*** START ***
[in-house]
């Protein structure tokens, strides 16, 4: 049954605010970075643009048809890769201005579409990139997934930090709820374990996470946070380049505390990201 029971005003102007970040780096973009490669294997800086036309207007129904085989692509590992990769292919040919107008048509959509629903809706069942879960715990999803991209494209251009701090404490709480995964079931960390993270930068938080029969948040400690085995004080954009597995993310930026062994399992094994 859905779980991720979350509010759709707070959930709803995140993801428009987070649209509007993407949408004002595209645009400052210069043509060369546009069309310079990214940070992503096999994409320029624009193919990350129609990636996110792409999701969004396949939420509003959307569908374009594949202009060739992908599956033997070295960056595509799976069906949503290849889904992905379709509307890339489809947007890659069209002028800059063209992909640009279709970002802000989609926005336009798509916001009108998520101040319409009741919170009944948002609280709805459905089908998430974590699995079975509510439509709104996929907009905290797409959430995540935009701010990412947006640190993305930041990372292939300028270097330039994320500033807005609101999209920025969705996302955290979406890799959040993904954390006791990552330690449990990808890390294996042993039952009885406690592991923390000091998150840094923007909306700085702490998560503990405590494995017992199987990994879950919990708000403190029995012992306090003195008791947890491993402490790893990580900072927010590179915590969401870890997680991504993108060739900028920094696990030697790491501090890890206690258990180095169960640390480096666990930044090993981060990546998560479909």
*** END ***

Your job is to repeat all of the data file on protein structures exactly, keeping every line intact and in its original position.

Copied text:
[in-house]
């Protein structure tokens, strides 16, 4: 049954605010970075643009048809890769201005579409990139997934930090709820374990996470946070380049505390990201 029971005003102007970040780096973009490669294997800086036309207007129904085989692509590992990769292919040919107008048509959509629903809706069942879960715990999803991209494209251009701090404490709480995964079931960390993270930068938080029969948040400690085995004080954009597995993310930026062994399992094994 859905779980991720979350509010759709707070959930709803995140993801428009987070649209509007993407949408004002595209645009400052210069043509060369546009069309310079990214940070992503096999994409320029624009193919990350129609990636996110792409999701969004396949939420509003959307569908374009594949202009060739992908599956033997070295960056595509799976069906949503290849889904992905379709509307890339489809947007890659069209002028800059063209992909640009279709970002802000989609926005336009798509916001009108998520101040319409009741919170009944948002609280709805459905089908998430974590699995079975509510439509709104996929907009905290797409959430995540935009701010990412947006640190993305930041990372292939300028270097330039994320500033807005609101999209920025969705996302955290979406890799959040993904954390006791990552330690449990990808890390294996042993039952009885406690592991923390000091998150840094923007909306700085702490998560503990405590494995017992199987990994879950919990708000403190029995012992306090003195008791947890491993402490790893990580900072927010590179915590969401870890997680991504993108060739900028920094696990030697790491501090890890206690258990180095169960640390480096666990930044090993981060990546998560479909």